Three hundred Myanmar migrant workers trying to return to their country were detained and later released by Thai police on Thursday. They were part of an exodus spanning across Southeast Asia as factories in Thailand that rely on foreign labour closed down amid the coronavirus pandemic.
The workers, travelling in a caravan of 16 buses, were trying to return to Myanmar after Thai authorities issued an order forbidding groups from traveling to prevent the spread of the virus. They were released in the evening.
“The do-not-travel order had already been issued in Tak province,” said Wai Lin Maung, a labour official at the Myanmar Embassy in Thailand, referring to the province in lower northern Thailand that borders Myanmar’s Kayin and Mon states.
“We posted a notice about this travel ban on Facebook,” he said. “Buses travelling to the Myanmar border are now being detained. There are about four checkpoints along the way. Soldiers and police are checking at these points.”
After Thai authorities released the 300 workers, they were allowed to continue their travel on to Myanmar, said Ye Min, a senior member of the Aid Alliance Committee.
Thai officials also said they would not release any other groups of migrant workers traveling home if they are caught at the surveillance points, he said.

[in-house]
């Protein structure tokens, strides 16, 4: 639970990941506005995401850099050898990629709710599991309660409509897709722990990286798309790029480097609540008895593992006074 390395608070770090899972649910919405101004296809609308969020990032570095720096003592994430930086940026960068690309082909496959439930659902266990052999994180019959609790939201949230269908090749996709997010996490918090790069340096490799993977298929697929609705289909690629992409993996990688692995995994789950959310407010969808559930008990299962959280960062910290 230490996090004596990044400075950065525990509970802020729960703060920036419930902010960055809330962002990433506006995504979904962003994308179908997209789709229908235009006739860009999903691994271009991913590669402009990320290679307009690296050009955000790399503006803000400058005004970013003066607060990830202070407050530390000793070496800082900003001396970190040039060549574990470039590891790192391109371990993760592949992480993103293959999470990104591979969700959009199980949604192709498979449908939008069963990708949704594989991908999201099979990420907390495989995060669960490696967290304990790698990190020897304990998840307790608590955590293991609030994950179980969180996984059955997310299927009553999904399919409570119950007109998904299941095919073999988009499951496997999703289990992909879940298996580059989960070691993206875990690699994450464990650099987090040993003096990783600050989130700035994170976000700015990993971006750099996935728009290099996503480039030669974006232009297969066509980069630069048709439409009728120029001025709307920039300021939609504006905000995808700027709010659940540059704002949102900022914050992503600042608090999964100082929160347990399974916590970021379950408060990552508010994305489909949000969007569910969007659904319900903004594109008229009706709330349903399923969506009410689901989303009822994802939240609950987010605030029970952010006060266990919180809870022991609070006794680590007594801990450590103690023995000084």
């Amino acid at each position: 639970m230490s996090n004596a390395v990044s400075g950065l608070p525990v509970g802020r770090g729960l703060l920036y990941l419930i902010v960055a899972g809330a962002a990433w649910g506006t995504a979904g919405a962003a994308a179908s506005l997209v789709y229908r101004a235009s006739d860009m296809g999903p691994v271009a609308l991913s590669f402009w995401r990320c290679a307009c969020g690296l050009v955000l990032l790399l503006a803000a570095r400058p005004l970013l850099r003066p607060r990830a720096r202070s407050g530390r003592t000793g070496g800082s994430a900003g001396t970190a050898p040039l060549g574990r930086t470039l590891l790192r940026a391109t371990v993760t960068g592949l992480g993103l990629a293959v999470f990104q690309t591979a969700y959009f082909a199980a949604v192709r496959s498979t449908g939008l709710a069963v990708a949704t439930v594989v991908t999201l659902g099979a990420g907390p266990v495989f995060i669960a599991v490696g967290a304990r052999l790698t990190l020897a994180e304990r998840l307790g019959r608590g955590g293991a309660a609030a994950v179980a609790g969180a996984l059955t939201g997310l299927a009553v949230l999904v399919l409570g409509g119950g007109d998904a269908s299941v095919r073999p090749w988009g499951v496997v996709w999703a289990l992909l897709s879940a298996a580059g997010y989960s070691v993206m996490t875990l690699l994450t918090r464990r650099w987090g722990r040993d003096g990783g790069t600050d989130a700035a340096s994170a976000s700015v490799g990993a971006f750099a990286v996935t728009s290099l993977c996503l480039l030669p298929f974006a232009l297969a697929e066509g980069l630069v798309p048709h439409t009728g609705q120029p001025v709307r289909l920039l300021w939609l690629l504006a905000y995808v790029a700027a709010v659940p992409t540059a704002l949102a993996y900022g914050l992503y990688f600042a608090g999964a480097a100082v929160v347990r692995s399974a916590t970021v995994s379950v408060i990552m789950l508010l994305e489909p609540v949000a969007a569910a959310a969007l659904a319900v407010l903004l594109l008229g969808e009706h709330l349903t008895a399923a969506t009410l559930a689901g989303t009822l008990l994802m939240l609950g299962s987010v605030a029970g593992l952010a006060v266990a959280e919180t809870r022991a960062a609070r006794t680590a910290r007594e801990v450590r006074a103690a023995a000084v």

“More than 300 workers who were arrested while travelling in 16 buses have arrived in Myanmar via the Myawaddy Bridge-2,” Ye Min told RFA’s Myanmar Service, referring to the Myanmar-Thai Friendship Bridge-2 over the Thangyin River, which connects the city of Mae Sot in Tak province with the city of Myawaddy in Kayin state.
“Some of them didn’t know about the travel ban, and others returned home even though they knew about it,” he added. “Thai authorities said they are going to take action against anybody who travels in the region after today. These workers were released because Mae Sot authorities helped them.”
Thant Zin Aung, a Kayin state lawmaker who represents the Myawaddy township constituency, warned other Myanmar migrant labourers to remain where they are.
“These workers need to follow Thailand’s order,” he told RFA. “If they don’t, they can be charged a 100,000-baht [U.S. $3,027] fine and receive one year prison, or both.”
“I want them to follow the rules and orders,” he added. “I don’t want them to get in trouble when they return home.”
Thant Sin Aung said the 300 workers were the only labourers to re-enter Myanmar via the bridge’s border crossing on April 02, indicating that fewer of the roughly 3 million Myanmar migrant workers in Thailand now are returning home amid the spread of the coronavirus.
Myanmar nationals comprise the largest migrant worker population in Thailand, with recent estimates putting the figure at 2.3 million individuals, according to an August 2019 report on Myanmar migrants in Thailand issued by the International Organization for Migration.
Thousands of migrant workers from Myanmar already have returned home China and Thailand, with one returnee in Yangon testing positive for COVID-19 on Monday, prompting the Ministry of Health and Sports to warn of the possibility of a major outbreak.
Many workers who have returned are failing to heed the Myanmar government’s order to stay in quarantine for 14 days upon their arrival. (Source: RFA)